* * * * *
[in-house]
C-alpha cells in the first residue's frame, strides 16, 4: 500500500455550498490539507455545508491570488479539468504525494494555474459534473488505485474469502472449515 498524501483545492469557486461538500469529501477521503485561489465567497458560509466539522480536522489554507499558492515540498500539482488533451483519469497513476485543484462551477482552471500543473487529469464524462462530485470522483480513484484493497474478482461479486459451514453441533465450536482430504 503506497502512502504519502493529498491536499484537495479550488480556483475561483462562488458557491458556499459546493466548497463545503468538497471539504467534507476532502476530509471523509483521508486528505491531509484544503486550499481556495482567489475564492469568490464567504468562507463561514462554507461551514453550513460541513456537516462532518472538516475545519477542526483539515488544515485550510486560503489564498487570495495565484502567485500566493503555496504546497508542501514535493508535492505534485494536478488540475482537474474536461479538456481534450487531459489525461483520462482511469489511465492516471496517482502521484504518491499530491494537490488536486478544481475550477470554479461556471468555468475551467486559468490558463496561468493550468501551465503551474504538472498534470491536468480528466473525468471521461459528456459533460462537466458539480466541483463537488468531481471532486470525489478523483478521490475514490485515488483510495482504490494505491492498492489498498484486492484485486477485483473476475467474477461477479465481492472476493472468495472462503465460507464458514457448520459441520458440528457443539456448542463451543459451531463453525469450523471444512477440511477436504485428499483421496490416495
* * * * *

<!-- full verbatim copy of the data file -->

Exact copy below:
[in-house]
C-alpha cells in the first residue's frame, strides 16, 4: 500500500455550498490539507455545508491570488479539468504525494494555474459534473488505485474469502472449515 498524501483545492469557486461538500469529501477521503485561489465567497458560509466539522480536522489554507499558492515540498500539482488533451483519469497513476485543484462551477482552471500543473487529469464524462462530485470522483480513484484493497474478482461479486459451514453441533465450536482430504 503506497502512502504519502493529498491536499484537495479550488480556483475561483462562488458557491458556499459546493466548497463545503468538497471539504467534507476532502476530509471523509483521508486528505491531509484544503486550499481556495482567489475564492469568490464567504468562507463561514462554507461551514453550513460541513456537516462532518472538516475545519477542526483539515488544515485550510486560503489564498487570495495565484502567485500566493503555496504546497508542501514535493508535492505534485494536478488540475482537474474536461479538456481534450487531459489525461483520462482511469489511465492516471496517482502521484504518491499530491494537490488536486478544481475550477470554479461556471468555468475551467486559468490558463496561468493550468501551465503551474504538472498534470491536468480528466473525468471521461459528456459533460462537466458539480466541483463537488468531481471532486470525489478523483478521490475514490485515488483510495482504490494505491492498492489498498484486492484485486477485483473476475467474477461477479465481492472476493472468495472462503465460507464458514457448520459441520458440528457443539456448542463451543459451531463453525469450523471444512477440511477436504485428499483421496490416495